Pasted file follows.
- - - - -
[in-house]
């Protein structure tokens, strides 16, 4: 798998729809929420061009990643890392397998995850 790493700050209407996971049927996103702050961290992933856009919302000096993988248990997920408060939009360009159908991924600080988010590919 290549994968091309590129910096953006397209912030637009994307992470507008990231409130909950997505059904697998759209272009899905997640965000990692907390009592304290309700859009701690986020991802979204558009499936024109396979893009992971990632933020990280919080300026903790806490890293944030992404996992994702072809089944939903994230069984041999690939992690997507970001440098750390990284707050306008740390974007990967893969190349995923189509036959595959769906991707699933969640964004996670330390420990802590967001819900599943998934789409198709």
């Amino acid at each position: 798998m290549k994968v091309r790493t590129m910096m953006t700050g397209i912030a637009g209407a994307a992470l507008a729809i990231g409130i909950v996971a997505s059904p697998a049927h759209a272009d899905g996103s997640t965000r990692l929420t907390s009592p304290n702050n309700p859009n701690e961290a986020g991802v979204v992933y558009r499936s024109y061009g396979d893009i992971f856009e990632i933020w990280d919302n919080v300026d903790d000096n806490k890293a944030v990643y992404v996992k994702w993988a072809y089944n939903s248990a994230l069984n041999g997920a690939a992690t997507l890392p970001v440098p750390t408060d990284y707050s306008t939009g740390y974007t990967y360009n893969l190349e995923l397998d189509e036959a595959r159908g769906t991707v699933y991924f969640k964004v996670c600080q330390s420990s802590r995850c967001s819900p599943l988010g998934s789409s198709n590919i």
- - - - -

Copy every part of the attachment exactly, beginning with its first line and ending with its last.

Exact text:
[in-house]
């Protein structure tokens, strides 16, 4: 798998729809929420061009990643890392397998995850 790493700050209407996971049927996103702050961290992933856009919302000096993988248990997920408060939009360009159908991924600080988010590919 290549994968091309590129910096953006397209912030637009994307992470507008990231409130909950997505059904697998759209272009899905997640965000990692907390009592304290309700859009701690986020991802979204558009499936024109396979893009992971990632933020990280919080300026903790806490890293944030992404996992994702072809089944939903994230069984041999690939992690997507970001440098750390990284707050306008740390974007990967893969190349995923189509036959595959769906991707699933969640964004996670330390420990802590967001819900599943998934789409198709």
């Amino acid at each position: 798998m290549k994968v091309r790493t590129m910096m953006t700050g397209i912030a637009g209407a994307a992470l507008a729809i990231g409130i909950v996971a997505s059904p697998a049927h759209a272009d899905g996103s997640t965000r990692l929420t907390s009592p304290n702050n309700p859009n701690e961290a986020g991802v979204v992933y558009r499936s024109y061009g396979d893009i992971f856009e990632i933020w990280d919302n919080v300026d903790d000096n806490k890293a944030v990643y992404v996992k994702w993988a072809y089944n939903s248990a994230l069984n041999g997920a690939a992690t997507l890392p970001v440098p750390t408060d990284y707050s306008t939009g740390y974007t990967y360009n893969l190349e995923l397998d189509e036959a595959r159908g769906t991707v699933y991924f969640k964004v996670c600080q330390s420990s802590r995850c967001s819900p599943l988010g998934s789409s198709n590919i």